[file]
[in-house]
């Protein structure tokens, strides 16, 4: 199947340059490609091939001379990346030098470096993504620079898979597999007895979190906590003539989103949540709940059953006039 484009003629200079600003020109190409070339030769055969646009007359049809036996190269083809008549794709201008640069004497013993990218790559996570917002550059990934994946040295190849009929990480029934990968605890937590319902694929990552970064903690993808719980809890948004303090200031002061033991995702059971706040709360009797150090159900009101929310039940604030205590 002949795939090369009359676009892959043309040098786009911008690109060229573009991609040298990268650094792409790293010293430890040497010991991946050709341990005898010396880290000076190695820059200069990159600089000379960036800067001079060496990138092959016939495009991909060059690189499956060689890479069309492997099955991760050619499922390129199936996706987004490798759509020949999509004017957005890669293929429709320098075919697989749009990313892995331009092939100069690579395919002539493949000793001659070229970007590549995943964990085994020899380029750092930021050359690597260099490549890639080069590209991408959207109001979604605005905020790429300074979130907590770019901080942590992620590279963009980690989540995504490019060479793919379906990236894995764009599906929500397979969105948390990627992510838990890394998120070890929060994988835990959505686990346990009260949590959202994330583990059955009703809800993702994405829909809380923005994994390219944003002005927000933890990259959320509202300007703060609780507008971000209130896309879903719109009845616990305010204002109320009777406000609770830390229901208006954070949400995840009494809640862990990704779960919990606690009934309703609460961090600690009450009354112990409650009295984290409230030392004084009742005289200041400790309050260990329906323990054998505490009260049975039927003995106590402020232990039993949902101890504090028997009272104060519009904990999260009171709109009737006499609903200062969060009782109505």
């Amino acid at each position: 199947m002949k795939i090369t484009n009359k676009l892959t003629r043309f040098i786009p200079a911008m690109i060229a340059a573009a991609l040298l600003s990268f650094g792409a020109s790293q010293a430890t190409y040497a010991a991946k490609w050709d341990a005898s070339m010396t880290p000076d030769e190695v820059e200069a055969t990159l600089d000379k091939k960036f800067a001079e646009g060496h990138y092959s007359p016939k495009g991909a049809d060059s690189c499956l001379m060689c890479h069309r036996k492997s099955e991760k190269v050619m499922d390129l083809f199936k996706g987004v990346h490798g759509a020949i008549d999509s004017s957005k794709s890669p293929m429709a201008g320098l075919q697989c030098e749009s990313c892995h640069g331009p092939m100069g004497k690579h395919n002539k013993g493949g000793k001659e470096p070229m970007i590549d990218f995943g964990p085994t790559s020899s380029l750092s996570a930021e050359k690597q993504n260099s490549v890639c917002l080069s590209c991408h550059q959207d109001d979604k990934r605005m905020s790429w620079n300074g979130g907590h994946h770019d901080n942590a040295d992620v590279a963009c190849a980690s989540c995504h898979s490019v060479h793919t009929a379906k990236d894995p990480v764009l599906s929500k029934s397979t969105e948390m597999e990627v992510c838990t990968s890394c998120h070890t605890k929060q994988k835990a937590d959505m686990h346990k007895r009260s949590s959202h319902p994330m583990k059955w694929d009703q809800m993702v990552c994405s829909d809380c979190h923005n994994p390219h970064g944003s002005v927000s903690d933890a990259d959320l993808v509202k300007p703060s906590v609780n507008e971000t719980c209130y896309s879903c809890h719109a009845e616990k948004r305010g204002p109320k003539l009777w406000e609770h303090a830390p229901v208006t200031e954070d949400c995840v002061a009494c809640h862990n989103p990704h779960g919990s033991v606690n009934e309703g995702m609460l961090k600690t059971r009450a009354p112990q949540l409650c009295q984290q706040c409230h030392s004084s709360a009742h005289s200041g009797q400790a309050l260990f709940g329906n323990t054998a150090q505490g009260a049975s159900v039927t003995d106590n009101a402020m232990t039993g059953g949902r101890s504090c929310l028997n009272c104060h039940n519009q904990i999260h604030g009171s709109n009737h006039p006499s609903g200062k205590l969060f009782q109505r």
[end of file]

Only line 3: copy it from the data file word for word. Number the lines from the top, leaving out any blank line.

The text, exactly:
């Amino acid at each position: 199947m002949k795939i090369t484009n009359k676009l892959t003629r043309f040098i786009p200079a911008m690109i060229a340059a573009a991609l040298l600003s990268f650094g792409a020109s790293q010293a430890t190409y040497a010991a991946k490609w050709d341990a005898s070339m010396t880290p000076d030769e190695v820059e200069a055969t990159l600089d000379k091939k960036f800067a001079e646009g060496h990138y092959s007359p016939k495009g991909a049809d060059s690189c499956l001379m060689c890479h069309r036996k492997s099955e991760k190269v050619m499922d390129l083809f199936k996706g987004v990346h490798g759509a020949i008549d999509s004017s957005k794709s890669p293929m429709a201008g320098l075919q697989c030098e749009s990313c892995h640069g331009p092939m100069g004497k690579h395919n002539k013993g493949g000793k001659e470096p070229m970007i590549d990218f995943g964990p085994t790559s020899s380029l750092s996570a930021e050359k690597q993504n260099s490549v890639c917002l080069s590209c991408h550059q959207d109001d979604k990934r605005m905020s790429w620079n300074g979130g907590h994946h770019d901080n942590a040295d992620v590279a963009c190849a980690s989540c995504h898979s490019v060479h793919t009929a379906k990236d894995p990480v764009l599906s929500k029934s397979t969105e948390m597999e990627v992510c838990t990968s890394c998120h070890t605890k929060q994988k835990a937590d959505m686990h346990k007895r009260s949590s959202h319902p994330m583990k059955w694929d009703q809800m993702v990552c994405s829909d809380c979190h923005n994994p390219h970064g944003s002005v927000s903690d933890a990259d959320l993808v509202k300007p703060s906590v609780n507008e971000t719980c209130y896309s879903c809890h719109a009845e616990k948004r305010g204002p109320k003539l009777w406000e609770h303090a830390p229901v208006t200031e954070d949400c995840v002061a009494c809640h862990n989103p990704h779960g919990s033991v606690n009934e309703g995702m609460l961090k600690t059971r009450a009354p112990q949540l409650c009295q984290q706040c409230h030392s004084s709360a009742h005289s200041g009797q400790a309050l260990f709940g329906n323990t054998a150090q505490g009260a049975s159900v039927t003995d106590n009101a402020m232990t039993g059953g949902r101890s504090c929310l028997n009272c104060h039940n519009q904990i999260h604030g009171s709109n009737h006039p006499s609903g200062k205590l969060f009782q109505r």